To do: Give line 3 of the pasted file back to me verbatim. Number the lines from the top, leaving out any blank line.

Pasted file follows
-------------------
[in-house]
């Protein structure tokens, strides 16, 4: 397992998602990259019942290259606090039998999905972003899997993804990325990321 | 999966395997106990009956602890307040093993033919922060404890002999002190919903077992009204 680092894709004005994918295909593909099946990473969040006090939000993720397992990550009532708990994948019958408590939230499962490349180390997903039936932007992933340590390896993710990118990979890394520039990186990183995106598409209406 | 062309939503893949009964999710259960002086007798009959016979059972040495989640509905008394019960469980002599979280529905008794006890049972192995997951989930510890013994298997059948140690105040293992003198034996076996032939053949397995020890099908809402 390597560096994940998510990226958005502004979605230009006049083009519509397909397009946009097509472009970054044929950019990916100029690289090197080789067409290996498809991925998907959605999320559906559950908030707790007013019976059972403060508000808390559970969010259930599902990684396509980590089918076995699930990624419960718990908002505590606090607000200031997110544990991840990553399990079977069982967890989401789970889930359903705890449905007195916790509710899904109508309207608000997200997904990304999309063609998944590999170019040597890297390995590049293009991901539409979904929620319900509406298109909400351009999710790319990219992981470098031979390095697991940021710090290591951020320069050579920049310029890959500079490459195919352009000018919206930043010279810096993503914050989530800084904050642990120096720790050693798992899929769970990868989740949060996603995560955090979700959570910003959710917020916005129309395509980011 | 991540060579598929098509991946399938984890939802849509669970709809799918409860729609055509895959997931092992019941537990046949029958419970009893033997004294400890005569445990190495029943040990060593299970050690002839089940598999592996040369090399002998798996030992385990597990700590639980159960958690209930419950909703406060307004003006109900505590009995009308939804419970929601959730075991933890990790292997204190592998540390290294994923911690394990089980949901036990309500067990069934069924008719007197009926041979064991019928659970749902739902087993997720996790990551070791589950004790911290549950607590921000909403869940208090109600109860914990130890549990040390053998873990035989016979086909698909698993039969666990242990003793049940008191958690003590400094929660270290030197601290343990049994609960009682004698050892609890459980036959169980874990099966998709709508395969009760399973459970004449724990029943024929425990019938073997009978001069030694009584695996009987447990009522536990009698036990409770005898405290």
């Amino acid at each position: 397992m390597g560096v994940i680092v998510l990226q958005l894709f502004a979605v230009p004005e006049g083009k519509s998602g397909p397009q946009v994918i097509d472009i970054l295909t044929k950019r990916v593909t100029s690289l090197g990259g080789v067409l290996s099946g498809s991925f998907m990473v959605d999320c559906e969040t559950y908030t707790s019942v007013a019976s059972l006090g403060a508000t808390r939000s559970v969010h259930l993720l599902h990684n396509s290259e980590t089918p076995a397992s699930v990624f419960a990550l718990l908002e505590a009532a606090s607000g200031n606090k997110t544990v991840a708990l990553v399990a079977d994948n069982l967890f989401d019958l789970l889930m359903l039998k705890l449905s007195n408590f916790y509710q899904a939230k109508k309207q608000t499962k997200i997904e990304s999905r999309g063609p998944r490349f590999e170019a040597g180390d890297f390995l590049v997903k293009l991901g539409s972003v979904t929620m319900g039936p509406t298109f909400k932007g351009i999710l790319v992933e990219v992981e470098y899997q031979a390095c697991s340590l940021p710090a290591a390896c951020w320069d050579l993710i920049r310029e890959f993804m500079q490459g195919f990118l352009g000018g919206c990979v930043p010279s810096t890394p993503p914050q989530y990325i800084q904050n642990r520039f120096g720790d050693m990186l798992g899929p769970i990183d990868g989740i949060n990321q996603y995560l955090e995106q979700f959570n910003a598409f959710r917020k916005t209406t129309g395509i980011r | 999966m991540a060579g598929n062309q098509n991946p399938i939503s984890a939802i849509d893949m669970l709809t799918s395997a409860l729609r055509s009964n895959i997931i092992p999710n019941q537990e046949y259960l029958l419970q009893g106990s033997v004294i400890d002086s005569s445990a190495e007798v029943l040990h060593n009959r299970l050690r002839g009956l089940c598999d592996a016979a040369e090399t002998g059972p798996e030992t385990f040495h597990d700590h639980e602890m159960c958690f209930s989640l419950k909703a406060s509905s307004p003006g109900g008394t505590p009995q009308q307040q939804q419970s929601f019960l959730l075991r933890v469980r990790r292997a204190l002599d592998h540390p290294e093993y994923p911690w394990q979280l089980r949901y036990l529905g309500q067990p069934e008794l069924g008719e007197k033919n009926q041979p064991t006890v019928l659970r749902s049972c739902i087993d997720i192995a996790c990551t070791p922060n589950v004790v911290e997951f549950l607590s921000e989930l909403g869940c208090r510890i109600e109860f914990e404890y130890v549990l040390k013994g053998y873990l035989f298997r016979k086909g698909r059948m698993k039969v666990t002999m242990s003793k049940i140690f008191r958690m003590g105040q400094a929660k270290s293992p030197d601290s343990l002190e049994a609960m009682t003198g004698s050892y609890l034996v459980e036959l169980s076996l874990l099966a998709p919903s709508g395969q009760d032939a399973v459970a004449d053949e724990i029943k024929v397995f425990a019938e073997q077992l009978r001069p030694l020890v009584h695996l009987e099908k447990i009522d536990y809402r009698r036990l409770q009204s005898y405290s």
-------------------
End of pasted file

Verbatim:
């Amino acid at each position: 397992m390597g560096v994940i680092v998510l990226q958005l894709f502004a979605v230009p004005e006049g083009k519509s998602g397909p397009q946009v994918i097509d472009i970054l295909t044929k950019r990916v593909t100029s690289l090197g990259g080789v067409l290996s099946g498809s991925f998907m990473v959605d999320c559906e969040t559950y908030t707790s019942v007013a019976s059972l006090g403060a508000t808390r939000s559970v969010h259930l993720l599902h990684n396509s290259e980590t089918p076995a397992s699930v990624f419960a990550l718990l908002e505590a009532a606090s607000g200031n606090k997110t544990v991840a708990l990553v399990a079977d994948n069982l967890f989401d019958l789970l889930m359903l039998k705890l449905s007195n408590f916790y509710q899904a939230k109508k309207q608000t499962k997200i997904e990304s999905r999309g063609p998944r490349f590999e170019a040597g180390d890297f390995l590049v997903k293009l991901g539409s972003v979904t929620m319900g039936p509406t298109f909400k932007g351009i999710l790319v992933e990219v992981e470098y899997q031979a390095c697991s340590l940021p710090a290591a390896c951020w320069d050579l993710i920049r310029e890959f993804m500079q490459g195919f990118l352009g000018g919206c990979v930043p010279s810096t890394p993503p914050q989530y990325i800084q904050n642990r520039f120096g720790d050693m990186l798992g899929p769970i990183d990868g989740i949060n990321q996603y995560l955090e995106q979700f959570n910003a598409f959710r917020k916005t209406t129309g395509i980011r | 999966m991540a060579g598929n062309q098509n991946p399938i939503s984890a939802i849509d893949m669970l709809t799918s395997a409860l729609r055509s009964n895959i997931i092992p999710n019941q537990e046949y259960l029958l419970q009893g106990s033997v004294i400890d002086s005569s445990a190495e007798v029943l040990h060593n009959r299970l050690r002839g009956l089940c598999d592996a016979a040369e090399t002998g059972p798996e030992t385990f040495h597990d700590h639980e602890m159960c958690f209930s989640l419950k909703a406060s509905s307004p003006g109900g008394t505590p009995q009308q307040q939804q419970s929601f019960l959730l075991r933890v469980r990790r292997a204190l002599d592998h540390p290294e093993y994923p911690w394990q979280l089980r949901y036990l529905g309500q067990p069934e008794l069924g008719e007197k033919n009926q041979p064991t006890v019928l659970r749902s049972c739902i087993d997720i192995a996790c990551t070791p922060n589950v004790v911290e997951f549950l607590s921000e989930l909403g869940c208090r510890i109600e109860f914990e404890y130890v549990l040390k013994g053998y873990l035989f298997r016979k086909g698909r059948m698993k039969v666990t002999m242990s003793k049940i140690f008191r958690m003590g105040q400094a929660k270290s293992p030197d601290s343990l002190e049994a609960m009682t003198g004698s050892y609890l034996v459980e036959l169980s076996l874990l099966a998709p919903s709508g395969q009760d032939a399973v459970a004449d053949e724990i029943k024929v397995f425990a019938e073997q077992l009978r001069p030694l020890v009584h695996l009987e099908k447990i009522d536990y809402r009698r036990l409770q009204s005898y405290s």